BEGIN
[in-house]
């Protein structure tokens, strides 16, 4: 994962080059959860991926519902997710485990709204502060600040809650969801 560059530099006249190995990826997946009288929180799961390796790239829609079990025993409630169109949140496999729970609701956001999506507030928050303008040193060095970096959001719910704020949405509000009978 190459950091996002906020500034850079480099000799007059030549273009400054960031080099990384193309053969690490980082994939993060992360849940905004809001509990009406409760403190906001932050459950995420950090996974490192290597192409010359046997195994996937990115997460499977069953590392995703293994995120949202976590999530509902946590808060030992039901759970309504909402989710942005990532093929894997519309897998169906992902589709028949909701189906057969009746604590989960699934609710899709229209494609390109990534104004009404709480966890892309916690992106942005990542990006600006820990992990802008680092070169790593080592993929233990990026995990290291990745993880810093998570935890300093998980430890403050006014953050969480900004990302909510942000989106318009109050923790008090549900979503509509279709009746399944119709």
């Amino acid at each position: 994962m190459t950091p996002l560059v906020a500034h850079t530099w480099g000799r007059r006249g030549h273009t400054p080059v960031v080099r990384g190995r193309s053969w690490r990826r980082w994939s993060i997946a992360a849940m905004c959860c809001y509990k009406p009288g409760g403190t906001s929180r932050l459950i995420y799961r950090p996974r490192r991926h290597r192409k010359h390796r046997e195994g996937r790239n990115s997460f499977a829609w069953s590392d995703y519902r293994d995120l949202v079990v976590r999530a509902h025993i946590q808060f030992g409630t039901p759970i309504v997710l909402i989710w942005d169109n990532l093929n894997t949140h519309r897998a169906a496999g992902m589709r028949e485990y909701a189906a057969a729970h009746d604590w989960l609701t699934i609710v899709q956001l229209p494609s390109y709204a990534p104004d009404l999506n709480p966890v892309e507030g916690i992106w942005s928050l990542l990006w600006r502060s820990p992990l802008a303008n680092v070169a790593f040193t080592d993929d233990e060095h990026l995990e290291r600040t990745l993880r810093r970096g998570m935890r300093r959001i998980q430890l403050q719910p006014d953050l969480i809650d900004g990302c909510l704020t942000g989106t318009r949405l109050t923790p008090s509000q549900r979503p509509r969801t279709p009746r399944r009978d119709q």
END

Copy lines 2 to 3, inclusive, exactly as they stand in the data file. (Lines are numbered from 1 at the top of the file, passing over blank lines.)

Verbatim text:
């Protein structure tokens, strides 16, 4: 994962080059959860991926519902997710485990709204502060600040809650969801 560059530099006249190995990826997946009288929180799961390796790239829609079990025993409630169109949140496999729970609701956001999506507030928050303008040193060095970096959001719910704020949405509000009978 190459950091996002906020500034850079480099000799007059030549273009400054960031080099990384193309053969690490980082994939993060992360849940905004809001509990009406409760403190906001932050459950995420950090996974490192290597192409010359046997195994996937990115997460499977069953590392995703293994995120949202976590999530509902946590808060030992039901759970309504909402989710942005990532093929894997519309897998169906992902589709028949909701189906057969009746604590989960699934609710899709229209494609390109990534104004009404709480966890892309916690992106942005990542990006600006820990992990802008680092070169790593080592993929233990990026995990290291990745993880810093998570935890300093998980430890403050006014953050969480900004990302909510942000989106318009109050923790008090549900979503509509279709009746399944119709």
């Amino acid at each position: 994962m190459t950091p996002l560059v906020a500034h850079t530099w480099g000799r007059r006249g030549h273009t400054p080059v960031v080099r990384g190995r193309s053969w690490r990826r980082w994939s993060i997946a992360a849940m905004c959860c809001y509990k009406p009288g409760g403190t906001s929180r932050l459950i995420y799961r950090p996974r490192r991926h290597r192409k010359h390796r046997e195994g996937r790239n990115s997460f499977a829609w069953s590392d995703y519902r293994d995120l949202v079990v976590r999530a509902h025993i946590q808060f030992g409630t039901p759970i309504v997710l909402i989710w942005d169109n990532l093929n894997t949140h519309r897998a169906a496999g992902m589709r028949e485990y909701a189906a057969a729970h009746d604590w989960l609701t699934i609710v899709q956001l229209p494609s390109y709204a990534p104004d009404l999506n709480p966890v892309e507030g916690i992106w942005s928050l990542l990006w600006r502060s820990p992990l802008a303008n680092v070169a790593f040193t080592d993929d233990e060095h990026l995990e290291r600040t990745l993880r810093r970096g998570m935890r300093r959001i998980q430890l403050q719910p006014d953050l969480i809650d900004g990302c909510l704020t942000g989106t318009r949405l109050t923790p008090s509000q549900r979503p509509r969801t279709p009746r399944r009978d119709q």